Oh, and the ending… that’ll rock your world.

Read the reviews for Wind River on Rotten Tomatoes (which scored it a very respectable 88/93; I’m thinking some of the very few naysayers just didn’t hear the poetry and angst in the dialogue) and see what they’re saying about this guy. This movie is the fulfillment of the promise of those first two scripts, and because he directed Wind River as well, this is someone we’ll be hearing a lot from going forward.

You can click on the trailer for the movie at Rotten Tomatoes, as well.

We should all strive to summon a hero with this level of complexity, courage, backstory and heart to our novels, especially in the mystery/thriller genres.

This movie just might help us do just that.

Enjoy. If you’ve seen it (or if/when you do), please share your thoughts here from your writerly point of view.

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About Larry Brooks

Larry Brooks writes about story craft, with three bestselling titles from Writers Digest Books. His book “Story Engineering” was recently named by Signaturereads.com to their list of the “#27 Best Books on Writing,” in the #3 position. He also has released six thrillers from Penguin-Putnam and Turner Publishing. He blogs at www.storyfix.com and teaches at conferences and workshops nationally and internationally.

11 thoughts on “A Movie (that could be a clinic) for Novelists

  1. I’ll have to see if Netflix is streaming this one. Thanks for the recommendation. We’ve been using our hour of TV time each evening to watch the Murdoch Mysteries, but I think the Hubster would be willing to watch this … gun, murder.

  2. Thank you for the movie recommendation and discussion of the ways the storytelling in screenwriting can inform our craft as writers. I look forward to checking out Wind River and the other examples mentioned.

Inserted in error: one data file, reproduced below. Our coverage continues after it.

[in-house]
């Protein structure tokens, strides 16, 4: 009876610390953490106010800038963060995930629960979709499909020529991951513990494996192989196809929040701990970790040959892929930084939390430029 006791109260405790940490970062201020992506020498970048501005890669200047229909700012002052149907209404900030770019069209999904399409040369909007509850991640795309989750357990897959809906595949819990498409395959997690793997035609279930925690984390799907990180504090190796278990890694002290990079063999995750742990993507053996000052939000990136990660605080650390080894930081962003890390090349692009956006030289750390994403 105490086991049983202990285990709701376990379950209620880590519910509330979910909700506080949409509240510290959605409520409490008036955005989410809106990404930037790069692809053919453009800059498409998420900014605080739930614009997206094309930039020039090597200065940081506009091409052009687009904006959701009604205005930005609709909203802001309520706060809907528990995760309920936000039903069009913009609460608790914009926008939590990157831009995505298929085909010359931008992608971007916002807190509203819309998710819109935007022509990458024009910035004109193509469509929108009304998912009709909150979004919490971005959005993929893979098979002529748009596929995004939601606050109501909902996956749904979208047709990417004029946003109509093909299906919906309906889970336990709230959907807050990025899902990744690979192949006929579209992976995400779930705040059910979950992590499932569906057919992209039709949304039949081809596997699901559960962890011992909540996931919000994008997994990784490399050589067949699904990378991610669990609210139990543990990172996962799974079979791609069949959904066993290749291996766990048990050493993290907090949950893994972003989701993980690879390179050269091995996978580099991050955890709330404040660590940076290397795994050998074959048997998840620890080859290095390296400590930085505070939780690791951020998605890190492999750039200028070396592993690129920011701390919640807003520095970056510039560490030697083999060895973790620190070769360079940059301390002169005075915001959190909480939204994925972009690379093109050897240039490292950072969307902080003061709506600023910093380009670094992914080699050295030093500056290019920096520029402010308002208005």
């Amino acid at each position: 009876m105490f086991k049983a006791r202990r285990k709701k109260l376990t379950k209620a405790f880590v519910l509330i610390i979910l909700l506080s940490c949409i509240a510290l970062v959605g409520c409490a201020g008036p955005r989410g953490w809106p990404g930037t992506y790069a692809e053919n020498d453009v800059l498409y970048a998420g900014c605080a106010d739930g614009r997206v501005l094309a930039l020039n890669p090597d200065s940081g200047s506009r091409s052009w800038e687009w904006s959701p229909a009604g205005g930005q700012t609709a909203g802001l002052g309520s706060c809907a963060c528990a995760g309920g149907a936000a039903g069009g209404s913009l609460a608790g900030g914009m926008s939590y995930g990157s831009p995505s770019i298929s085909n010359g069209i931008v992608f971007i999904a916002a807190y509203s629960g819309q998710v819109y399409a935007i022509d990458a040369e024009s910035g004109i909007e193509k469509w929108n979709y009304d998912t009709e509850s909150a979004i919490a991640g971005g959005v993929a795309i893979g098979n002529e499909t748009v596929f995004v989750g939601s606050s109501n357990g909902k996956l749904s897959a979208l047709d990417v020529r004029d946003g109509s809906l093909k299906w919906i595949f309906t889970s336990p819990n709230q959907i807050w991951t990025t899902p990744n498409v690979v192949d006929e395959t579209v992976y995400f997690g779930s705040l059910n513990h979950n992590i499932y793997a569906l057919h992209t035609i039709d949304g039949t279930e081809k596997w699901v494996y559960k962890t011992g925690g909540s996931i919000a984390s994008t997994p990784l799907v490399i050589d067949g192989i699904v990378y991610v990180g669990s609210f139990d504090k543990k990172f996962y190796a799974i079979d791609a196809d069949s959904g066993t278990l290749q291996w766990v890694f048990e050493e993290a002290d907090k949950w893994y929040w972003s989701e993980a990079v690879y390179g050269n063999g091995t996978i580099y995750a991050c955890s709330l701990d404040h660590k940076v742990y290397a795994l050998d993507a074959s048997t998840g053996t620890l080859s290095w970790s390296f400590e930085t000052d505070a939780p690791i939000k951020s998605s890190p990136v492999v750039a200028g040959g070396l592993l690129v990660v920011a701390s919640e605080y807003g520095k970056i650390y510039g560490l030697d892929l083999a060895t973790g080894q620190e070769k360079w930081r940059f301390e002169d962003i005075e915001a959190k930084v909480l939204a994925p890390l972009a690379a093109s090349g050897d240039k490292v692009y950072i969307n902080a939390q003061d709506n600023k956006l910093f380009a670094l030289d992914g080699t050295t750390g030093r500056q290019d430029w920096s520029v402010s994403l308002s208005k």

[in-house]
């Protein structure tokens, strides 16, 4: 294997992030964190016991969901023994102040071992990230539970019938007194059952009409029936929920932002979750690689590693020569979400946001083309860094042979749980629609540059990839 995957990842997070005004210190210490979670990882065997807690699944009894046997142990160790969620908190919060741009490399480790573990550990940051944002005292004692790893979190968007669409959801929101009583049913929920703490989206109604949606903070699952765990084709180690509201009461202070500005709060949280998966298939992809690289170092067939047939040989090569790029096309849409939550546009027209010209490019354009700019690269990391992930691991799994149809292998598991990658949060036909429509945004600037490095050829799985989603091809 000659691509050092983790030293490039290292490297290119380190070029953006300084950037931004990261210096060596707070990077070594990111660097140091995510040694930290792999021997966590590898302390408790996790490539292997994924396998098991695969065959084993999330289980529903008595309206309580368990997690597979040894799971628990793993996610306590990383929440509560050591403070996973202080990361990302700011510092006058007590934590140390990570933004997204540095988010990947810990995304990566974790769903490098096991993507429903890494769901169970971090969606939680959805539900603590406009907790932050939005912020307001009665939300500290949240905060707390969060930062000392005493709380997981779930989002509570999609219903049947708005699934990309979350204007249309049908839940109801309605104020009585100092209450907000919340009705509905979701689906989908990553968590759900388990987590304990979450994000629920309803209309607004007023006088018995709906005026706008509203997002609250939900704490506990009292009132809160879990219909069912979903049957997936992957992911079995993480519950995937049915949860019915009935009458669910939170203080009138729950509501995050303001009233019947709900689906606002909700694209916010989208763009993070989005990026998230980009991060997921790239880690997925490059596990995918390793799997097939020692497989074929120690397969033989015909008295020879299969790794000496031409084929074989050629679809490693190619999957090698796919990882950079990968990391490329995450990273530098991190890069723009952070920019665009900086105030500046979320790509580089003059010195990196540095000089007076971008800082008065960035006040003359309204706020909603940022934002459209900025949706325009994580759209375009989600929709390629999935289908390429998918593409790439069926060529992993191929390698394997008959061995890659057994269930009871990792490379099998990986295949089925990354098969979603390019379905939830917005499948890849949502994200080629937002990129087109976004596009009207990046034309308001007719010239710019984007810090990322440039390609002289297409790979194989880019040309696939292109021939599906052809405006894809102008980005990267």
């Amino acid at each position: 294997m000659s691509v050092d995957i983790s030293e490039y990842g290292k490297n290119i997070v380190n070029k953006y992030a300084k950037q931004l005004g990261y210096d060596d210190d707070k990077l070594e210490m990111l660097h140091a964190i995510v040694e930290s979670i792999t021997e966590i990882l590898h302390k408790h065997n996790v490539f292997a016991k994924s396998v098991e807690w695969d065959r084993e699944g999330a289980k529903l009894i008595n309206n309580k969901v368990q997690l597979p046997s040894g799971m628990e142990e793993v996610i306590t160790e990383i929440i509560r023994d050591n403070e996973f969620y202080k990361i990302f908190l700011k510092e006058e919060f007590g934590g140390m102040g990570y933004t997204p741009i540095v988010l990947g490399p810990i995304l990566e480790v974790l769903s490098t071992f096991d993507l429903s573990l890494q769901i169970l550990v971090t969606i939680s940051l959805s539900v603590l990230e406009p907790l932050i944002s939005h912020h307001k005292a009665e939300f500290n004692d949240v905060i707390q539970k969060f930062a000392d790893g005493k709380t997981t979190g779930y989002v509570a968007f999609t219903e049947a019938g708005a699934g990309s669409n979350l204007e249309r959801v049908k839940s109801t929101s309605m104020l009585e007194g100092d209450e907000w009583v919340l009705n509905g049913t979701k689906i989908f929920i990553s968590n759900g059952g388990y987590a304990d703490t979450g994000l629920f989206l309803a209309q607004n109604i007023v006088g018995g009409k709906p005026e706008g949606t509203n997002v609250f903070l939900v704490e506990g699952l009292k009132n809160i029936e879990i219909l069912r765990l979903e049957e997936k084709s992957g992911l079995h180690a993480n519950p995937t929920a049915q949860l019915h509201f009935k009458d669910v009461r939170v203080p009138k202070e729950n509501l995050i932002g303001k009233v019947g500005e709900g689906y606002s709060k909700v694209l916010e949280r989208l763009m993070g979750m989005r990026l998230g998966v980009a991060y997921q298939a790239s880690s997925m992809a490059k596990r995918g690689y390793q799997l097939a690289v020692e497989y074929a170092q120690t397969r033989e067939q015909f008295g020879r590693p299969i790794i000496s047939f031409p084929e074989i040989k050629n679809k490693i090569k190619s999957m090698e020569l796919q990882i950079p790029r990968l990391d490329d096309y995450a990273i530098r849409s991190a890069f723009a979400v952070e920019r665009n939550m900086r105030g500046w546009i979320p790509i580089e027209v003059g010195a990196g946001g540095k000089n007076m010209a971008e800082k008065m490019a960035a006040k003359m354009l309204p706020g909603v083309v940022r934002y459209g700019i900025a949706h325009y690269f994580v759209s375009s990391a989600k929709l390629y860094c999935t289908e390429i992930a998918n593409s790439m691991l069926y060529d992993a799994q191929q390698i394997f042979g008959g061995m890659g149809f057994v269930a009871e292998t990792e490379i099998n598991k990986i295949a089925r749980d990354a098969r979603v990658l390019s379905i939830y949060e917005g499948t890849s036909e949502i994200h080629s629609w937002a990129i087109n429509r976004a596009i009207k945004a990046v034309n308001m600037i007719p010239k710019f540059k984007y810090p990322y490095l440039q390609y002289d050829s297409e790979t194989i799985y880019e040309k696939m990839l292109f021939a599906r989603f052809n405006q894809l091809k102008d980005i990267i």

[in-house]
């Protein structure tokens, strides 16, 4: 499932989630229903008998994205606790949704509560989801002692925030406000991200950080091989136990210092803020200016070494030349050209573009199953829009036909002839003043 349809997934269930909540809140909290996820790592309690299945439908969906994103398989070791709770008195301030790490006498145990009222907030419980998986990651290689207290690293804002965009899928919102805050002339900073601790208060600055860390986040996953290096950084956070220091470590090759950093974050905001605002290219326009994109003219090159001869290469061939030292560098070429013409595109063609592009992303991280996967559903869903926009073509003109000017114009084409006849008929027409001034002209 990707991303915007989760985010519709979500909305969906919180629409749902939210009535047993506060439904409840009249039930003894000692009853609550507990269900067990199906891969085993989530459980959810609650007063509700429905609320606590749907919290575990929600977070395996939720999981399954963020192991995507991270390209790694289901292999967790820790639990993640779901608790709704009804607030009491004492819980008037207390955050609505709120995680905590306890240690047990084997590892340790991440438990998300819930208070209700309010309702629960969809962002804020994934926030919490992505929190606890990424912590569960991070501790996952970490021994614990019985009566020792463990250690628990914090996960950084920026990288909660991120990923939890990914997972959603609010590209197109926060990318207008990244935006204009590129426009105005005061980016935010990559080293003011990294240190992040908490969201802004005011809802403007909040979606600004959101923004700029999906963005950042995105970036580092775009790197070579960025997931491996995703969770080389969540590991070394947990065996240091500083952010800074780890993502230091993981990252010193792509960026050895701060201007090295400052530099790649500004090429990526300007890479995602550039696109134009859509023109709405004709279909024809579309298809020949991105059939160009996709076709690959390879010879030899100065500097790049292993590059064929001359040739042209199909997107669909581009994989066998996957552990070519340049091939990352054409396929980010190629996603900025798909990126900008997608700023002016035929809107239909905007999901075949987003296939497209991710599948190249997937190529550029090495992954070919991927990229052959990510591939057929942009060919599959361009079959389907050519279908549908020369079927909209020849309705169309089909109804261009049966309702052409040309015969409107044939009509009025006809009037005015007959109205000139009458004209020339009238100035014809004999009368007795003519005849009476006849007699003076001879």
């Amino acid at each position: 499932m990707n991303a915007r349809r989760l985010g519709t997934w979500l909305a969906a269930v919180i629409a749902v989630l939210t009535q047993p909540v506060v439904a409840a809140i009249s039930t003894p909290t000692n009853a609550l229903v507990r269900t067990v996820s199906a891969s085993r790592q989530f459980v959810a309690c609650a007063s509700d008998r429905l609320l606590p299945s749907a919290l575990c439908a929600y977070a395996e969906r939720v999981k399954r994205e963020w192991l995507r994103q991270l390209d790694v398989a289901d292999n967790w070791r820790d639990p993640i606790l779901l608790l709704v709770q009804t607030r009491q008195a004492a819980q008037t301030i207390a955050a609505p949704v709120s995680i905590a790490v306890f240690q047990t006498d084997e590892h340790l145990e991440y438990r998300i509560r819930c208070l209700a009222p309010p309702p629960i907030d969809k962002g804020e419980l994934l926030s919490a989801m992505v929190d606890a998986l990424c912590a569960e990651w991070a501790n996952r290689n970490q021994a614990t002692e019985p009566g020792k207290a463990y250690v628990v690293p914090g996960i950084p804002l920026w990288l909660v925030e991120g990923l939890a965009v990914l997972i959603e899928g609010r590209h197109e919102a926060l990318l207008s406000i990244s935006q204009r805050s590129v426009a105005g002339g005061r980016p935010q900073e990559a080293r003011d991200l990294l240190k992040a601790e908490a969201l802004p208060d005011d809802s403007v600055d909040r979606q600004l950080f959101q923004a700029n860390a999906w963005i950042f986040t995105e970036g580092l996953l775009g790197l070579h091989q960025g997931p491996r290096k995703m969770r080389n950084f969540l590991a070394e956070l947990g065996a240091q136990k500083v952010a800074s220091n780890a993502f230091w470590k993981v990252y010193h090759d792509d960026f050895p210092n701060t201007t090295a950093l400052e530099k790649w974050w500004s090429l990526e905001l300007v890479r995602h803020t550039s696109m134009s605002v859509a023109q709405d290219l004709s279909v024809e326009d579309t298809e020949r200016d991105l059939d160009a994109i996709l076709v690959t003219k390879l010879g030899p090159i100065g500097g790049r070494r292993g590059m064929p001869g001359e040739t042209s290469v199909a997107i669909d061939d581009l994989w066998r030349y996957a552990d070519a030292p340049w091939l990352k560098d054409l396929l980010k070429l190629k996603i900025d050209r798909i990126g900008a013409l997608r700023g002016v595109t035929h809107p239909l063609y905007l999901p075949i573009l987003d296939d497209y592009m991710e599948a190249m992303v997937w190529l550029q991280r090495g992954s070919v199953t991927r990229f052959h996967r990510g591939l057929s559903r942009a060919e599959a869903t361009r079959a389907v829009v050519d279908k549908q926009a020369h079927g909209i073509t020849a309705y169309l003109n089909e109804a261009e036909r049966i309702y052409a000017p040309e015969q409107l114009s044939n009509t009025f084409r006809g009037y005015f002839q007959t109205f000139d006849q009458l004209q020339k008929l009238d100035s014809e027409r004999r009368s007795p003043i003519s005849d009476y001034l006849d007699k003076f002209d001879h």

Apropos of your discussion, and in case writers reading this have have not consulted it, a great resource that, I believe, translates from screenwriting to novel writing very well and has helped my writing/storytelling is:

    Robert McKee’s “Story: Substance, Structure, Style & the Principles of Screenwriting”

    In addition to his treatment of story arc/structure, conflict and resolution, the discussion of genre and theme elevated my writing consciousness.

  3. I’m looking forward to seeing Wind River.

    Another movie that taught me a whole lot about writing was the American version of The Girl With The Dragon Tattoo. (The Swedes keep telling us how great their Millennium Trilogy is, but they didn’t respect it enough to do anything but make a TV mini-series out of it)

    Both novel and movie versions of The Girl With The Dragon Tattoo taught me a whole lot about where you stick the various parts of the structure, and Mr. Larsson showed me that you CAN use back story, and people will still come see your movie and read your book.

    Thanks for your letting us know about it. I just kept passing over it when surfing.

  4. Larry,

    Your movie deconstructions on Storyfix taught me a lot. Going to see Wind River this afternoon. The wildfire smoke is so bad here in MT, you have to chew the air before you can inhale, so it’s good to have an excuse to stay inside…studying the craft of writing!

  5. Larry, you’ve convinced me -going to see it tonight. Your recommendation plus the fact that Hell or High Water was one of the best films I saw last year.